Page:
SPRINGFIELD, IL – FEMA and the U.S. Small Business Administration report federal disaster assistance to Illinois tornado survivors affected by the November storms has surpassed $21 million.
SPRINGFIELD, Ill. — At the request of the state of Illinois, Nov. 17 tornado survivors now have until Monday, Feb. 3 to apply to FEMA for disaster assistance. Registering is easy and usually takes no more than 20 minutes. There are three ways survivors can apply for assistance from FEMA:
SPRINGFIELD, Ill. – While Massac and Tazewell county residents are working to recover following the Nov. 17 tornadoes, many of them also need to recover emotionally. Free help is available for tornado survivors who feel mentally overwhelmed, exhausted or unable to cope. The Illinois Strong Crisis Counselor Program is a FEMA funded initiative that provides emotional support, recovery education, recovery resource information and coping tips for Massac and Tazewell county survivors.
Individual Assistance - Dollars ApprovedIndividual Assistance Definitions
Individuals & Household Program (IHP): Provides money and services to people in Presidentially declared disaster areas.
Housing Assistance (HA): Provides assistance for disaster-related housing needs.
Other Needs Assistance (ONA): Provides assistance for other disaster-related needs, such as furnishings, transportation, and medical.
|Total Individual Assistance (IA) - Applications Approved:||Total Individual & Households Program - Dollars Approved*||Total Housing Assistance - Dollars Approved*||Total Other Needs Assistance - Dollars Approved*|
If and when public assistance obligated dollar information is available for this disaster, it will be displayed here. Information is updated every 24 hours.
Resolve to Recover 2014
The start of a new year often means making resolutions to better ourselves. Why not make a resolution that involves bettering your home as well—making it stronger and safer for you and your family?
As rebuilding continues in central and southern Illinois after the Nov. 17 tornadoes, keep in mind the tips and ideas below for making your recovery an opportunity to protect against future disasters.
Rebuild Safer, Stronger and Smarter
- Reinforce your Residence. Consider retrofitting options, or steps to improve your home’s protection from natural disasters, including high wind events. One of the most common type of wind damage to a structure is called “uplift”—when a roof lifts and collapses back down on the house causing costly damage. Fortunately, you can minimize the chances of this happening by installing straps connecting the structural members of your roof to the wall studs or columns.
Other risk reduction ideas include:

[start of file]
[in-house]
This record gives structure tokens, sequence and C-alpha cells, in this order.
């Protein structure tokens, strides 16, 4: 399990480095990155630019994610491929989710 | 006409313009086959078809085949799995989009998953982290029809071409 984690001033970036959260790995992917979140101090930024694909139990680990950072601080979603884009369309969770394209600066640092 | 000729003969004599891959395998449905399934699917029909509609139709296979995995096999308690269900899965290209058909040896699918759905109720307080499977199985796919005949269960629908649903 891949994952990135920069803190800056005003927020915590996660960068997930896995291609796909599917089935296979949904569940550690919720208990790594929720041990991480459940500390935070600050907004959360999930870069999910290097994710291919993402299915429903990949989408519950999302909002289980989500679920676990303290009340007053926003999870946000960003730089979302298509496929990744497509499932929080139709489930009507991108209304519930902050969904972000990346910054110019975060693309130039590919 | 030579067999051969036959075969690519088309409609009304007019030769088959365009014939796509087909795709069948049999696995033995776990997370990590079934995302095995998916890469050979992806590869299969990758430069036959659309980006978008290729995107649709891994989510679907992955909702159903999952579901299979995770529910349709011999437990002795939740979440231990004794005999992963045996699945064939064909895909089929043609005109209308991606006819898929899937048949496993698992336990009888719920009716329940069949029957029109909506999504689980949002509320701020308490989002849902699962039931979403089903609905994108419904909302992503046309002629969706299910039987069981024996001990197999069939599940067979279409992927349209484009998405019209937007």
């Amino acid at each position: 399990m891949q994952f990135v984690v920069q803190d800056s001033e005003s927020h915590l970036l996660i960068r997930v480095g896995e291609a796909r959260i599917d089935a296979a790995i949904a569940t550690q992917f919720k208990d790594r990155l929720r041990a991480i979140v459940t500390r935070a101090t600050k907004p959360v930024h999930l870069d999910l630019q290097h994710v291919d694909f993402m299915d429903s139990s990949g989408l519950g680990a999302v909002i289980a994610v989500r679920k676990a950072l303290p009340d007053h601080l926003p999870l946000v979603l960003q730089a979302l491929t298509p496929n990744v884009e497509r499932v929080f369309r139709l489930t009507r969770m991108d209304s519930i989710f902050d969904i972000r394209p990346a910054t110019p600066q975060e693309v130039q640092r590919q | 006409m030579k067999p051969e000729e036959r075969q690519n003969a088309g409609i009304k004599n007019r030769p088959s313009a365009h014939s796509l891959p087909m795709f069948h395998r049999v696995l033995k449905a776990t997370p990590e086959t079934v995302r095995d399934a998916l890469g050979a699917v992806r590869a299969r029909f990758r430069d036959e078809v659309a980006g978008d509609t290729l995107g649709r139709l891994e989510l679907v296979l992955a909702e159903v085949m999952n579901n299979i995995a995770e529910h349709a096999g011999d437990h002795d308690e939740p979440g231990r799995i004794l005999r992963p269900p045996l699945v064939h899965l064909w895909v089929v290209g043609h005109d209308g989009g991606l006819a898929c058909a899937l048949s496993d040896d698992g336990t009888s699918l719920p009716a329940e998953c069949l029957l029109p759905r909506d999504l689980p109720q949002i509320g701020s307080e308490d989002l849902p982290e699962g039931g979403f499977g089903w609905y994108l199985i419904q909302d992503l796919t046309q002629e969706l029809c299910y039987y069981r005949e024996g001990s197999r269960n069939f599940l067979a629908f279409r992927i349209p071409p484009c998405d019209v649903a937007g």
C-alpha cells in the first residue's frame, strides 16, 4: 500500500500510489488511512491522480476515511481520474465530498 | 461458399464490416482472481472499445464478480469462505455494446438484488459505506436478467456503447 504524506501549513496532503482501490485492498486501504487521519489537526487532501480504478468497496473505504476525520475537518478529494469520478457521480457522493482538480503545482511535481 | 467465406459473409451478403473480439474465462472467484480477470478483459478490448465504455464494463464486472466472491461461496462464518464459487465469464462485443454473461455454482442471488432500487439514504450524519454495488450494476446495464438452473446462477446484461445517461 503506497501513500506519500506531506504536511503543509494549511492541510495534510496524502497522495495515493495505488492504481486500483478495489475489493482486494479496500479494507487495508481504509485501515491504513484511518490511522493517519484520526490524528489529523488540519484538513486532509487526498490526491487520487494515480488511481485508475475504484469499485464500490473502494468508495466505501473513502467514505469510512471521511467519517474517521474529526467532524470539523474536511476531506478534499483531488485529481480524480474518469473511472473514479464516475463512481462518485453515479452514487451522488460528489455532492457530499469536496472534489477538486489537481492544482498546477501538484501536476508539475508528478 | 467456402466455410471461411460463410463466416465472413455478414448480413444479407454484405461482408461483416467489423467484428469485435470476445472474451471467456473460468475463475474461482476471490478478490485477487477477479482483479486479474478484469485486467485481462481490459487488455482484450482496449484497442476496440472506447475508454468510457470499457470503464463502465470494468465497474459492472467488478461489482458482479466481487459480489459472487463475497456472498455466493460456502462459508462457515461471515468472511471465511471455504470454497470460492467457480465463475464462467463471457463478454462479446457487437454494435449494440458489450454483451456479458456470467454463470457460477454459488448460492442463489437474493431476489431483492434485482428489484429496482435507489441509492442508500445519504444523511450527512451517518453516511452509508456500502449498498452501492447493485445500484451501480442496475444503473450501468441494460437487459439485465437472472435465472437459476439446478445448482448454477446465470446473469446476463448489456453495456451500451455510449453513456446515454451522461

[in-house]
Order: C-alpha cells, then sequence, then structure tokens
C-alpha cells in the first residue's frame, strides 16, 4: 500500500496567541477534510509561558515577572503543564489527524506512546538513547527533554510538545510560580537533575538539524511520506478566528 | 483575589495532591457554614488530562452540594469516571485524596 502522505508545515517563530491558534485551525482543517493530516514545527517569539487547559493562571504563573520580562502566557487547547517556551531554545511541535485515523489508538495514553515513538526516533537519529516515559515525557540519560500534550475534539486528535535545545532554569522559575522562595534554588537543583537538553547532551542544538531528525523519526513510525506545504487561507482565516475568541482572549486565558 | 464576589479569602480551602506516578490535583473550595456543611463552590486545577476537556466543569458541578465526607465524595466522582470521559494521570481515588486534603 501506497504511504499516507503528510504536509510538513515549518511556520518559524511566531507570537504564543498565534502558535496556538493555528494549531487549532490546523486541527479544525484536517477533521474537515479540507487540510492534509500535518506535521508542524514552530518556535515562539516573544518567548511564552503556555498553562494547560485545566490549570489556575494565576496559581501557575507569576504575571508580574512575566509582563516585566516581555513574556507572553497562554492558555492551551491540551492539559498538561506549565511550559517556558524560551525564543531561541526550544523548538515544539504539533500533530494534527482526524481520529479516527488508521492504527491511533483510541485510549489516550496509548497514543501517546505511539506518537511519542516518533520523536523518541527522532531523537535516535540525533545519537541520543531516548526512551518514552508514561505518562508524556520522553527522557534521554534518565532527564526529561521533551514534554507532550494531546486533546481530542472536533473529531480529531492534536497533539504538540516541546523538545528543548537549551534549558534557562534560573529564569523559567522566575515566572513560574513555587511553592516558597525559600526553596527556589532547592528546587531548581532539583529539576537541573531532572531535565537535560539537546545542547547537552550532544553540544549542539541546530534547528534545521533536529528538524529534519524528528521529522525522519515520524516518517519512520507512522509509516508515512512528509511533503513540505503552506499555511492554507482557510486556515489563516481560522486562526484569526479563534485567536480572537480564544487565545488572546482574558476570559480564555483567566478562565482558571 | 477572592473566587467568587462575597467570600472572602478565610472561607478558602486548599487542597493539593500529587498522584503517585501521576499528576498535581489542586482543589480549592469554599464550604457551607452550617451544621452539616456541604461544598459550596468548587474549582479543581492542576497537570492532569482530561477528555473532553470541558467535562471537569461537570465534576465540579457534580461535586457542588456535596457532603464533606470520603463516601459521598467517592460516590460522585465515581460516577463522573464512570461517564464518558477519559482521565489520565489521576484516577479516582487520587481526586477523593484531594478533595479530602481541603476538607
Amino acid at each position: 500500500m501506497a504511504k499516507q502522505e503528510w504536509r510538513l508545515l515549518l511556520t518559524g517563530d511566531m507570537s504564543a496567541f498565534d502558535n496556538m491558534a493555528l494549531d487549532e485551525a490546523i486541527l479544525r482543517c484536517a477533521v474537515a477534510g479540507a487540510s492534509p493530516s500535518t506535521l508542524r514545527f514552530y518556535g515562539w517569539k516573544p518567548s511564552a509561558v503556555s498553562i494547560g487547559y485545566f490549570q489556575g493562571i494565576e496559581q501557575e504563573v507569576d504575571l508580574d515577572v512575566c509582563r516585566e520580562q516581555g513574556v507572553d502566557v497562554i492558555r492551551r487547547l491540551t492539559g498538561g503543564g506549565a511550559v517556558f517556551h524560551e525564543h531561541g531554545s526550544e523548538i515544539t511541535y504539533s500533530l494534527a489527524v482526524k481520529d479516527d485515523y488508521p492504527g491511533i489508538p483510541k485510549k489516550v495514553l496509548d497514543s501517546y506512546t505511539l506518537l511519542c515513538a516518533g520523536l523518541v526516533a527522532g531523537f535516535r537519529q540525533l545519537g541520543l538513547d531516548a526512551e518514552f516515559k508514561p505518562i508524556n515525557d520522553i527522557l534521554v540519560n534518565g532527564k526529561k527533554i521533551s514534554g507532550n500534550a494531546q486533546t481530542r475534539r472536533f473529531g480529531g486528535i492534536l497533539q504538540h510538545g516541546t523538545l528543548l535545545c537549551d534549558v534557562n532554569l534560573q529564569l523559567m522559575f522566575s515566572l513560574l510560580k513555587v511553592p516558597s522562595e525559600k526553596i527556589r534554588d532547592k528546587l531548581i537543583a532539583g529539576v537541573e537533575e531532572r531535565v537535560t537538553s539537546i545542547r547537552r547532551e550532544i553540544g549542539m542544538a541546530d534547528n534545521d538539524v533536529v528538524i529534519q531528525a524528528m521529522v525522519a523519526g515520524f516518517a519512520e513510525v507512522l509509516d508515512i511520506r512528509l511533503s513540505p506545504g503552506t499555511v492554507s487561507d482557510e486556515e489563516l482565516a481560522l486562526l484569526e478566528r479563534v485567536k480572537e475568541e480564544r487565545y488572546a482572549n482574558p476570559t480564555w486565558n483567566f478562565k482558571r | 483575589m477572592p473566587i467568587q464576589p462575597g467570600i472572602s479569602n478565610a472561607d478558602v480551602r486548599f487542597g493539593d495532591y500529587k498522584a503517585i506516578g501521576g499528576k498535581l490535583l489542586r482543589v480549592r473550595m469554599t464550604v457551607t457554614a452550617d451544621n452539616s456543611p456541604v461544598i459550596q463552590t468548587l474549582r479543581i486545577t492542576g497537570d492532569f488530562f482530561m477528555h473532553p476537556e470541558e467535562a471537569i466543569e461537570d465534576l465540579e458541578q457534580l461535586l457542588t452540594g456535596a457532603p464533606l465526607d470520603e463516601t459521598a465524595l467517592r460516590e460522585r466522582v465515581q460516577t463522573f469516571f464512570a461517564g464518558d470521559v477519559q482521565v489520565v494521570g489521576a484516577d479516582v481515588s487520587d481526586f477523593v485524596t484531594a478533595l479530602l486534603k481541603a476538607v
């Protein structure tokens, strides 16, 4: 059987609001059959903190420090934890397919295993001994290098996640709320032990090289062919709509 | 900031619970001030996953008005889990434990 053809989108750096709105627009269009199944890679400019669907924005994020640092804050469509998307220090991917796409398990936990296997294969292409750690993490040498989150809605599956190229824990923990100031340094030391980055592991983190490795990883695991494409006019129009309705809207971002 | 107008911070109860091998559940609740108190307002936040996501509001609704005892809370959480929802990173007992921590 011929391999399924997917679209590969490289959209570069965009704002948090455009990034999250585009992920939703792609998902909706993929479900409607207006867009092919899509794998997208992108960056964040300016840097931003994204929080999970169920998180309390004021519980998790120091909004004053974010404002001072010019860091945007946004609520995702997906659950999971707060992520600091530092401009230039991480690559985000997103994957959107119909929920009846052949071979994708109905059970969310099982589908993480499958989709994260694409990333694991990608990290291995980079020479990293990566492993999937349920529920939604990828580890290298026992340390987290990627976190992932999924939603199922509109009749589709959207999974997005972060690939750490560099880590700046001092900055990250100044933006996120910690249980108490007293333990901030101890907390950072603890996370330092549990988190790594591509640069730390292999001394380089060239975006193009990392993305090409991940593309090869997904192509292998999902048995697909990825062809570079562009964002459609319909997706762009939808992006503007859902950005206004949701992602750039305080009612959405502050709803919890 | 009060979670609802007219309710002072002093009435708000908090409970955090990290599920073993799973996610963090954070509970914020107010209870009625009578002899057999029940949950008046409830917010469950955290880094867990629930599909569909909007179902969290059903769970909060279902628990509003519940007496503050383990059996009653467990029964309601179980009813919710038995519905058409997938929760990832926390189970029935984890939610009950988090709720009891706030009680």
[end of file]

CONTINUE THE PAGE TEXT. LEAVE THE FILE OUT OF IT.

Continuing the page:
- Use shingles rated for 90+ mph wind and use a minimum of four nails per shingle.
- Make sure windows and doors are properly shimmed and nailed into the framed opening, tying the window and door frames into the adjacent studs, and
- Install a garage door that is designed for higher wind speeds.
FEMA recommends consulting with a certified home inspector to determine if these are viable options for your home.
Fortify those Floors. Homeowners can secure their structure to the foundation by using anchors or metal straps. Your builder should ensure there are anchor bolt connections between the plate and the foundation at least every four feet. Ensure the bolts have nuts and washers to secure the sill plate to the foundation. It’s also a good idea to use an exterior wood sheathing (either OSB or plywood) to prevent wind-borne debris from penetrating the walls of your home.
Consult with your local building code official as well as a certified home inspector to determine the best options for you.
Trim & Tighten. High velocity winds from thunderstorms and tornadoes can turn patio furniture, grills and tree branches into destructive missiles. If the area immediately surrounding your house contains trees, outbuildings, trash cans, yard debris, or other materials that can be moved by the wind, your house will more likely be damaged during a tornado or windstorm.
All storage sheds and other outbuildings should be securely anchored, either to a permanent foundation or with straps and ground anchors. The straps and ground anchors used for manufactured homes can be used for the anchoring systems for outbuildings, such as garden sheds, which are not placed on a permanent foundation. Outdoor furniture and barbecue grills can be secured by bolting them to decks or patios or by attaching them to ground anchors with cables or chains. Trees should also be trimmed so they’re at a safe distance away from your home.
- Elevation is a Smart Renovation. Flooding is a real risk in Illinois and elevating your home and its critical utilities can significantly reduce the risk of water damage. Elevating your home may even reduce your flood insurance premiums. Contact your local floodplain manager to learn the flood risk and elevation requirements for your residence.
- Assure You’re Fully Insured. Take the time to review your insurance coverage. Are you adequately insured for the risks your community faces? Are you covered for wind, flood and sewer back-up? Has your policy been updated to reflect the value of your home? Many homeowners find out too late that their insurance coverage has not increased with the value of their home. Contact your insurance agent to get these questions answered and ensure your home is financially protected.
Preliminary Damage Assessment Report
PDA Report; FEMA-4157-DR